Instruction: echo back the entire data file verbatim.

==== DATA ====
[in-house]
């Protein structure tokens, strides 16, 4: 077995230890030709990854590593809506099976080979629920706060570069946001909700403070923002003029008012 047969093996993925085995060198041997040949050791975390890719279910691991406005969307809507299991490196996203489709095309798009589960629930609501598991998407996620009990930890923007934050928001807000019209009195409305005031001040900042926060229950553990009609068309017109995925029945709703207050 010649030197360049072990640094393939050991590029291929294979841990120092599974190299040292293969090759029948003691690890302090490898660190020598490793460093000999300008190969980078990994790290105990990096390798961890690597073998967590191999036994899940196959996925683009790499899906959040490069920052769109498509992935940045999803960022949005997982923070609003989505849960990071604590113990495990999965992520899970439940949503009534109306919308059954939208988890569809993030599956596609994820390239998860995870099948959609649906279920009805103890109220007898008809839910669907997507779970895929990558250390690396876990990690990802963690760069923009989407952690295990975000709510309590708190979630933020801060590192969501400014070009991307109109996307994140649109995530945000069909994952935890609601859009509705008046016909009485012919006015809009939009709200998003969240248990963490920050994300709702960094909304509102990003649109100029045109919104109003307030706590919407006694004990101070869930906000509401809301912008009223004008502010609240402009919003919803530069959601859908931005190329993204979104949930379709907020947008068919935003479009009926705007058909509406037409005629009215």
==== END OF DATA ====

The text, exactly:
[in-house]
């Protein structure tokens, strides 16, 4: 077995230890030709990854590593809506099976080979629920706060570069946001909700403070923002003029008012 047969093996993925085995060198041997040949050791975390890719279910691991406005969307809507299991490196996203489709095309798009589960629930609501598991998407996620009990930890923007934050928001807000019209009195409305005031001040900042926060229950553990009609068309017109995925029945709703207050 010649030197360049072990640094393939050991590029291929294979841990120092599974190299040292293969090759029948003691690890302090490898660190020598490793460093000999300008190969980078990994790290105990990096390798961890690597073998967590191999036994899940196959996925683009790499899906959040490069920052769109498509992935940045999803960022949005997982923070609003989505849960990071604590113990495990999965992520899970439940949503009534109306919308059954939208988890569809993030599956596609994820390239998860995870099948959609649906279920009805103890109220007898008809839910669907997507779970895929990558250390690396876990990690990802963690760069923009989407952690295990975000709510309590708190979630933020801060590192969501400014070009991307109109996307994140649109995530945000069909994952935890609601859009509705008046016909009485012919006015809009939009709200998003969240248990963490920050994300709702960094909304509102990003649109100029045109919104109003307030706590919407006694004990101070869930906000509401809301912008009223004008502010609240402009919003919803530069959601859908931005190329993204979104949930379709907020947008068919935003479009009926705007058909509406037409005629009215």